Yes, Obama's very charismatic and a spectacular public speaker. But in terms of policies, he's a well-cut empty suit. Without mandates, his healthcare plan is worthless and will leave half the uninsured still out in the cold. Hillary's plan doesn't do this, but she might destroy the Democratic party. Obama seems to be uniting progressives all over the US but at the same time I'm a little bit creeped out and turned off my his cult of personality. On the other hand, my gut feeling tells me he might be more electable, because so many people (irrationally) hate Hillary. My feminist gut tells me that this is because America is more antifeminist than it is racist, and that a lot of people hate her more for being a strong, intelligent woman in politics than because of her policies (many of which I still find uncool, such as her early support for the Iraq war). Damned if you do, damned if you don't.

So I voted my conscience: I decided not to decide. I'll obviously fight hard for whomever wins the popularity contest nomination, and until then Edwards has my protest vote.

Sez Bob Herbert: "The presidential candidates don’t seem to be rising to the nation’s many crucial challenges with the sense of urgency and the creative vision that is called for. Not yet, at least."

Meanwhile, I've joined Ravelry and am knitting like a fiend. It's nice to have a second hobby when your first one depresses you. I'm slightly alarmed that I've only been on there three days and i've already caught a very subtle Little Women reference in the forums and queued up more than 10 new patterns I want to try. And, of course, I've already found someone who knitted their own Obama hat.
Okay, in the past week I've been running across what seems to be story after story about animal cruelty.  Take, for example, today's article about the Ministry of Defence ending goat testing on submarines.  WHAT? We've been giving goats the bends? For how long? Why is my taxpayer money funding this?

There was also a great New York Times story about rehabilitating the dogs that were rescued from Michael Vick's pitbull fighting ring.  The scale of the abuse is just mind-blowing - including one who had all her teeth pulled out so she could be forcibly mated with other dogs. I just can't imagine how people can do this to other critters; it's such a small step between animal abuse and sociopathy.  At least a lot of them have loving new homes with places like Best Friends Shelter and BADRAP.

Finally, in a somewhat perverse example of animals gettin' their own back, a number of workers in a pork processing facility have picked up an obscure and debilitating neurological illness from - you guessed it - aerosolized pig brains. Okay, you probably didn't guess that. Also, you might feel like barfing. I know I do.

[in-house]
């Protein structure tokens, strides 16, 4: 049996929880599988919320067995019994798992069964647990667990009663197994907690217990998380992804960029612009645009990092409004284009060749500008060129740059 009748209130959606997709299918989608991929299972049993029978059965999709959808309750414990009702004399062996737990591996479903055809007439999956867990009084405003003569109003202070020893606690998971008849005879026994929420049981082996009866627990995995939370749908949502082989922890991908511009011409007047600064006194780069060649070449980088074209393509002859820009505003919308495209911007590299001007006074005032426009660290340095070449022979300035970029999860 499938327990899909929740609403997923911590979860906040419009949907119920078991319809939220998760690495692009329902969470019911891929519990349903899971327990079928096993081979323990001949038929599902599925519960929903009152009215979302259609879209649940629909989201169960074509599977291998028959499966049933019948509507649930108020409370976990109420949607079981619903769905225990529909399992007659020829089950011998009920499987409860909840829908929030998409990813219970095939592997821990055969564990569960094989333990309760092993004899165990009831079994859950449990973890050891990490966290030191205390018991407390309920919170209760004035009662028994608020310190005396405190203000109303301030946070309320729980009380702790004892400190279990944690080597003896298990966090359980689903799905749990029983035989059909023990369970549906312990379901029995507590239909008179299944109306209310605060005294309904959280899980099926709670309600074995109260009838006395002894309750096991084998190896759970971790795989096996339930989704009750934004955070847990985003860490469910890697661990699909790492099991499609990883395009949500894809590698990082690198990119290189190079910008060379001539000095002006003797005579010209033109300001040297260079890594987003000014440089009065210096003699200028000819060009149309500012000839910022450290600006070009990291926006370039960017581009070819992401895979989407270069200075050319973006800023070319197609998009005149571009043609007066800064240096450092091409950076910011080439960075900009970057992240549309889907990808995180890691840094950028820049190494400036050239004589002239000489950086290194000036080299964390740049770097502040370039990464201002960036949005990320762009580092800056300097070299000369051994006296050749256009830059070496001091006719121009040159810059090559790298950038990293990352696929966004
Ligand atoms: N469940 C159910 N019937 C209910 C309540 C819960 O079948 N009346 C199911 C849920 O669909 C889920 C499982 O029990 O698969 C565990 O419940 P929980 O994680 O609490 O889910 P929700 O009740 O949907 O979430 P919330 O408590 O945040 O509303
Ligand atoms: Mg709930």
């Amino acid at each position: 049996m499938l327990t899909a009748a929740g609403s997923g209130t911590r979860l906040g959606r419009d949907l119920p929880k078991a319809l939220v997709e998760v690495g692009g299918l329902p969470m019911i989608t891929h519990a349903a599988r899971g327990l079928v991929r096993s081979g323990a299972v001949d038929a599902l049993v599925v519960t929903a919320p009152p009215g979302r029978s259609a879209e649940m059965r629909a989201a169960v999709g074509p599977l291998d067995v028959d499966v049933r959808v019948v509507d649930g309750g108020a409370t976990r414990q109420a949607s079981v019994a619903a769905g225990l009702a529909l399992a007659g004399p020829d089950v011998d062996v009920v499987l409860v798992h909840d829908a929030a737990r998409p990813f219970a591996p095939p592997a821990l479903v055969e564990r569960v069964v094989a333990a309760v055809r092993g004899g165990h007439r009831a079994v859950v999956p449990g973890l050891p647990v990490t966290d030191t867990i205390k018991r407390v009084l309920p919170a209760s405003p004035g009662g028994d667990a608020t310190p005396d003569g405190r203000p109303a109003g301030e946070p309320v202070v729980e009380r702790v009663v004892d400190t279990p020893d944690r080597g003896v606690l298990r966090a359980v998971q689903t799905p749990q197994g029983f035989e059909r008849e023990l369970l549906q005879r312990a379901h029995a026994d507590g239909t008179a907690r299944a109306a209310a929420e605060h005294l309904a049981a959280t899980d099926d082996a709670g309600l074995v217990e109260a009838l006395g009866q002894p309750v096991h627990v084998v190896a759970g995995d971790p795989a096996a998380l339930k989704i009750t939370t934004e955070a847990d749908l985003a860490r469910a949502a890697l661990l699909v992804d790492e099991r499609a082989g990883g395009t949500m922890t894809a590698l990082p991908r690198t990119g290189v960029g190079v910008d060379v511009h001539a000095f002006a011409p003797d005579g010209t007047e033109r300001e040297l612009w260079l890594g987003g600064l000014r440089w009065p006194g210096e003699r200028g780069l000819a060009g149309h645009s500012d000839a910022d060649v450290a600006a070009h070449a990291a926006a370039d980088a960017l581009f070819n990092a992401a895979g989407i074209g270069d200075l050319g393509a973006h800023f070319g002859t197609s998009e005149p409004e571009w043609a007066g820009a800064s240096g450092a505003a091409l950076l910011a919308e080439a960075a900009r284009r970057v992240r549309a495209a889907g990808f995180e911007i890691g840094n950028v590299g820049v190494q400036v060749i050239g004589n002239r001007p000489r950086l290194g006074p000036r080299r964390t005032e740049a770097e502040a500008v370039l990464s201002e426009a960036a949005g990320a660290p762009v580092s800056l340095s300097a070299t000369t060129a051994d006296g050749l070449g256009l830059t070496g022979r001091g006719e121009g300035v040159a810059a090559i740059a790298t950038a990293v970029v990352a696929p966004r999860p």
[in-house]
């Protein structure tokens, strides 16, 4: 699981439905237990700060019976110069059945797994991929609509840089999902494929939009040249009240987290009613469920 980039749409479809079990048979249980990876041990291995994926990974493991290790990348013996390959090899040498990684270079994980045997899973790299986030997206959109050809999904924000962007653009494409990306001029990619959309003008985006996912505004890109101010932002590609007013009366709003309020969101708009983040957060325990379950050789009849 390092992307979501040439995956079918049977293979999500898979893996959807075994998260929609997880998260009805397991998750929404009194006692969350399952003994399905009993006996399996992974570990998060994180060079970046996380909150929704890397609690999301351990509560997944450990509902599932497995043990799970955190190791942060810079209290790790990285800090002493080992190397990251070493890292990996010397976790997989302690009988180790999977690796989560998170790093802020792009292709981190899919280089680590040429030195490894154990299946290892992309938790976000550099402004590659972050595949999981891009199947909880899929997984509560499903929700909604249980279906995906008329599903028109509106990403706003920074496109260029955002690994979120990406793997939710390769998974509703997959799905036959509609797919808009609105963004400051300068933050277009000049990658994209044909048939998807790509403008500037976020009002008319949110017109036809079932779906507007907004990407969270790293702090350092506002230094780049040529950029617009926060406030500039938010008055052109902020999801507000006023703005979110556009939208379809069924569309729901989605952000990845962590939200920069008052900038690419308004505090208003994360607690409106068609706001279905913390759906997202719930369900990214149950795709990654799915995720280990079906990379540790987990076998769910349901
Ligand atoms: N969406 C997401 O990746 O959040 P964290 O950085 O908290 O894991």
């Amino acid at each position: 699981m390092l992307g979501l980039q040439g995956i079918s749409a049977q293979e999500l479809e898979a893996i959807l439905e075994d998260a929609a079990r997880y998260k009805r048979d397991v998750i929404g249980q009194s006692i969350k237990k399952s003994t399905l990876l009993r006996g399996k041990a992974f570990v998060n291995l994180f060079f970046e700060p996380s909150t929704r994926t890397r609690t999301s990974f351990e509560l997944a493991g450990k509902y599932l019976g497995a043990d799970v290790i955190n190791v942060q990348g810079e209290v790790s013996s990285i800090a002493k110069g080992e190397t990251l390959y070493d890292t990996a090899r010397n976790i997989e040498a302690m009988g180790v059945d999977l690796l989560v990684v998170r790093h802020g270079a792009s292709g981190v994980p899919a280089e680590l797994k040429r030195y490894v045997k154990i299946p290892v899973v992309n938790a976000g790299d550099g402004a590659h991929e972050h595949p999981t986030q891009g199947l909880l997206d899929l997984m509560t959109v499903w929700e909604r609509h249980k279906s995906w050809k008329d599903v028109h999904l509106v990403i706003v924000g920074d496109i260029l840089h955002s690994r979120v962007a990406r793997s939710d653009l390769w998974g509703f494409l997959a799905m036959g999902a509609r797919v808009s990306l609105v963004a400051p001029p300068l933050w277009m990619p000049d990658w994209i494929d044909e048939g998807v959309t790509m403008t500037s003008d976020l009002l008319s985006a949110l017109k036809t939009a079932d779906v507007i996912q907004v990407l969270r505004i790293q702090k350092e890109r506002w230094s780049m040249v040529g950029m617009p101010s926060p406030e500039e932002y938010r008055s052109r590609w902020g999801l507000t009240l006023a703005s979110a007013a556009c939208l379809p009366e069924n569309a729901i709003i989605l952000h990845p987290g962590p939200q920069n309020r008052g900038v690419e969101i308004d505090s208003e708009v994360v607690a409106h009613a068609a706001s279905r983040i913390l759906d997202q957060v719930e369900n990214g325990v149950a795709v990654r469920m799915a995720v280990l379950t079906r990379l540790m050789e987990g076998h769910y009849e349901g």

ETA: I forgot to add a link to the story of Puddles who rose from the dead as Panchito. Which goes to show that sometimes people love animals a little too much.

bagsnatcher part II

So, as it happens, my bag was found. The nice dudes working at the train station (next door to the pub where the bag was stolen) called me, and I went to pick it up. The thief had dashed down into a quiet spot in the station, ransacked the bag, grabbed my iPod, and dumped the bag behind a fence in a kitchen midden-y type area covered in trash and used needles (yep, not using that bag again). So, in the end I got my keys back, and my mittens and hat. And the iPod is insured, so in theory I'm getting it back. Yay! And I still have an excuse to buy a shiny new handbag. Here's hoping I find one with similarly excellent pockets.

damn you, bagsnatcher!

So there I was, in the pub, having a wonderfully pleasant dinner with Alison and my friend Ariana who is visiting from Boston, when a dodgy-looking guy brushes past our table. A split second later I check for my bag and it's gone. In the couple of seconds it took me to realize that my bag was, yes, definitely gone, the guy had ducked into the toilets, ducked out, and dashed out the door with my bag. RIchard the barman went after him but it was too late, he was gone. He'd clearly had an eye on the table and my bag for some time. By the super-duper hand of god, I had taken my wallet and phone out and put them on the table, so I still had them and wasn't too upset. I lost my gloves and hat, but Branislava knitted me a gorgeous birthday hat, so once again the gods seemed to be smiling.

All my keys were gone though, and soon enough i realized that I had left a birthday card in my bag with my London address on it. D'oh #1. We've got to change the locks. Now, as I'm going to bed, I've discovered that I can't find my iPod. It's exactly the kind of thing I throw in my bag every morning without thinking, so even though I haven't used it today I've probably been carrying it around with me. And now dodgy trench coat man is carrying it around with him. D'oh #2. And finally, I can't find my USB drive. I'm much more upset about the 'kyoto now' lanyard it used to hang on, because that's a memento from Bali - but there was loads of personal stuff on it. D'oh #3. That's the locks in Oxford need changing, then. And loads of my personal info wandering through the world.


bali policy outcomes

Okay, for everyone who said to me "but wasn't Bali just a washout, anyway? Nothing really happened."

Yes, the overall declaration was watered down. But this post from global deal is a really good summary of the policy wins in Bali, showing how promising the Bali groundwork could be.